One Huber favorite, which will be familiar to fans of the Dividend Aristocrats (those companies that have raised their payouts for 25 straight years or more) is PepsiCo pep . A strong mix of beverages and snacks means plenty of free cash flow and 10% annual dividend bumps for the past 10 years, making for a 2.9% current yield. Huber foresees high-single-digit earnings-per-share growth, and 15% share-price upside in the next couple of years, even before factoring in yield.
In some cases Huber is willing to accept a below-market yield because he anticipates above- market growth. Exhibit A for such an approach: Comcast cmcsa . The cable giant pays a modest 1.8%. But with its best-in-class balance sheet, savvy management under CEO Brian Roberts, and “underappreciated” performance—including improving the profits of its NBC unit—Huber loves its steady, subscription-based cash flow. More- over, Comcast has been increasing its dividend at a healthy 20% clip for the past five years and has room to bolster it further. Combine that with stock buybacks and share-price increases, and Huber foresees double-digit annual returns.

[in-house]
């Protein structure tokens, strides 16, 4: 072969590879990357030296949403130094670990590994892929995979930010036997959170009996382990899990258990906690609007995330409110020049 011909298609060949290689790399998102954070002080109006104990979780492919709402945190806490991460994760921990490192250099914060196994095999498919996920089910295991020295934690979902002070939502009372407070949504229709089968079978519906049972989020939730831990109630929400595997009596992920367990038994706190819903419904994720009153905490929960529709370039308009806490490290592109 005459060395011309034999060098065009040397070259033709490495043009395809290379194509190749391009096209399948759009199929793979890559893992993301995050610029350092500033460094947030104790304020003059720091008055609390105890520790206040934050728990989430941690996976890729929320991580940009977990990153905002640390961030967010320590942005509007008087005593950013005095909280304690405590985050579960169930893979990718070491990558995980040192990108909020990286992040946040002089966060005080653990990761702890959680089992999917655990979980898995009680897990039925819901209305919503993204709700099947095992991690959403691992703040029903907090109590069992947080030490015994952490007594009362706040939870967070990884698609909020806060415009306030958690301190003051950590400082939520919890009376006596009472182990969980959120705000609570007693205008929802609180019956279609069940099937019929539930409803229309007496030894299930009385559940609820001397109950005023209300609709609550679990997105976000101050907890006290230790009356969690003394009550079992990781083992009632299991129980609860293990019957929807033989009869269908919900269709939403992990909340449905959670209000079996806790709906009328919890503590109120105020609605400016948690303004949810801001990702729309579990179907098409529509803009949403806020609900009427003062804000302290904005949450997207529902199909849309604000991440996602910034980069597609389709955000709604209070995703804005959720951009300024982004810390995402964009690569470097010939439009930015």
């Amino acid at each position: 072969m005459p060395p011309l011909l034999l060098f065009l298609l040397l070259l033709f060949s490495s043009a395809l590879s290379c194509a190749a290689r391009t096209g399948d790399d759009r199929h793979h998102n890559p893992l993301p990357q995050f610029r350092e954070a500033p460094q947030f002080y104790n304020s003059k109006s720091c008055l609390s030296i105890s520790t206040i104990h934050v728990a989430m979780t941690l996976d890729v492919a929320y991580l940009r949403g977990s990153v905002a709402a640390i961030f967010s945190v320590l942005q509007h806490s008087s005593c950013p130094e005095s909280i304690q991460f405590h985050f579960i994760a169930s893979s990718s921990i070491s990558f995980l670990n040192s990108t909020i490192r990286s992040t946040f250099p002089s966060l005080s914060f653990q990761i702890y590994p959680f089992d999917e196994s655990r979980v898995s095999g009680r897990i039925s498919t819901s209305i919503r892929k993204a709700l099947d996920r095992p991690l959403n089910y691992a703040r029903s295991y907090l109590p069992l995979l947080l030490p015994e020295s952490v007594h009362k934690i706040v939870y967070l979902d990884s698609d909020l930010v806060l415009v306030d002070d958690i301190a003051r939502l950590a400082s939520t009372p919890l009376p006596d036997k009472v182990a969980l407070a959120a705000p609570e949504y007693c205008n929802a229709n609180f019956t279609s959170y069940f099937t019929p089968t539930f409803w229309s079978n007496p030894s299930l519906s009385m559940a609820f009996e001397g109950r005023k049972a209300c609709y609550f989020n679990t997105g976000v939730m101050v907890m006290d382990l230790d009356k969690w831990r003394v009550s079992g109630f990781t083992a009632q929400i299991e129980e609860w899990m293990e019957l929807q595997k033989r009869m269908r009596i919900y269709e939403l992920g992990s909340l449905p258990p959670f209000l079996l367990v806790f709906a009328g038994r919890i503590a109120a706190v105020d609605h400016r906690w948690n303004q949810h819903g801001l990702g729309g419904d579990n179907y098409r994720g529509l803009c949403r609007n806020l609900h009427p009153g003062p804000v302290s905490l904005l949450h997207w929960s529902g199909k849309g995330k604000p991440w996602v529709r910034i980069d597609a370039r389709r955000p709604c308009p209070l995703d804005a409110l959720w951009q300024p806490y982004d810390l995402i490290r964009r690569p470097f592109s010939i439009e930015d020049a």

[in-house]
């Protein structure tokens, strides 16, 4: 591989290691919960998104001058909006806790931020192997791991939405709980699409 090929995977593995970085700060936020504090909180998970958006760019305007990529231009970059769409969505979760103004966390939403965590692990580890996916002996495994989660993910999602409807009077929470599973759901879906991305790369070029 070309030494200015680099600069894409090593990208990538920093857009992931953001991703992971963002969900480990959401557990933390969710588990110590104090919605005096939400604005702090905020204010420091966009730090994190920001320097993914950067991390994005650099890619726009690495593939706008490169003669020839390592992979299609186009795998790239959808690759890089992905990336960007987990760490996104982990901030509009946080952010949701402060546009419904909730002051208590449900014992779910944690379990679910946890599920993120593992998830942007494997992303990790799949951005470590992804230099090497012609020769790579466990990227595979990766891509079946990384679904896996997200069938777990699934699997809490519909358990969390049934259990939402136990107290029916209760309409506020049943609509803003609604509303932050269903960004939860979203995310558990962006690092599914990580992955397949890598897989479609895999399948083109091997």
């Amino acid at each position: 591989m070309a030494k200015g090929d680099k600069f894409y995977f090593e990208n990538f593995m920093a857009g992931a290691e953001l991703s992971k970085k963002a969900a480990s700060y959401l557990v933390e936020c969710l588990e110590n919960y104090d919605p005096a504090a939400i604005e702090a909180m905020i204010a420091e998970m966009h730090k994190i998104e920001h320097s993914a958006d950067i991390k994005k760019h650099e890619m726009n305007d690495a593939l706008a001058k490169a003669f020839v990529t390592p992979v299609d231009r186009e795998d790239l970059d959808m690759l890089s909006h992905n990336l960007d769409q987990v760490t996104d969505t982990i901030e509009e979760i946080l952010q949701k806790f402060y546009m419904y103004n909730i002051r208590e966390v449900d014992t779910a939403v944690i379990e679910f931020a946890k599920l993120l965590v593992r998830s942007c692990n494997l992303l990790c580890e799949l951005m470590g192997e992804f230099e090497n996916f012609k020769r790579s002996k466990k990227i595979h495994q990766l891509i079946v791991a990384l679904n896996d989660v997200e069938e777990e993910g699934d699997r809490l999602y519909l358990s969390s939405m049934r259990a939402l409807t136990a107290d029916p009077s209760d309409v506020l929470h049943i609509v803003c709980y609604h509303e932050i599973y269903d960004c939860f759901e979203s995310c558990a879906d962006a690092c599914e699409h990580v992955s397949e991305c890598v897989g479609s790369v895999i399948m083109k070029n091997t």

The Steady Hand
Vanguard Dividend Growth
For all the interest rate Cassandras out there, Don Kilbride of Wellington Management, who oversees Vanguard’s Dividend Growth Fund, has a word of advice: “Relax.”
For one thing, a rate hike is a signifier of a strong economy, which suggests that most stocks should be doing well. Second, any elevation in rates is likely to be extremely gradual and not shocking to the market.
Lastly, Kilbride’s eyes aren’t on this quarter’s share-price shifts, or next quarter’s. He’s looking five or 10 years away, so the minutes of the Fed’s next meeting interest him very little indeed. “We think the best way to make money is over a long period of time,” he says. “Compounding is a very powerful metric, and the way you take advantage is to let time be your friend. We like low turnover and eliminate expenses by buying high-quality stocks and holding them for many years.”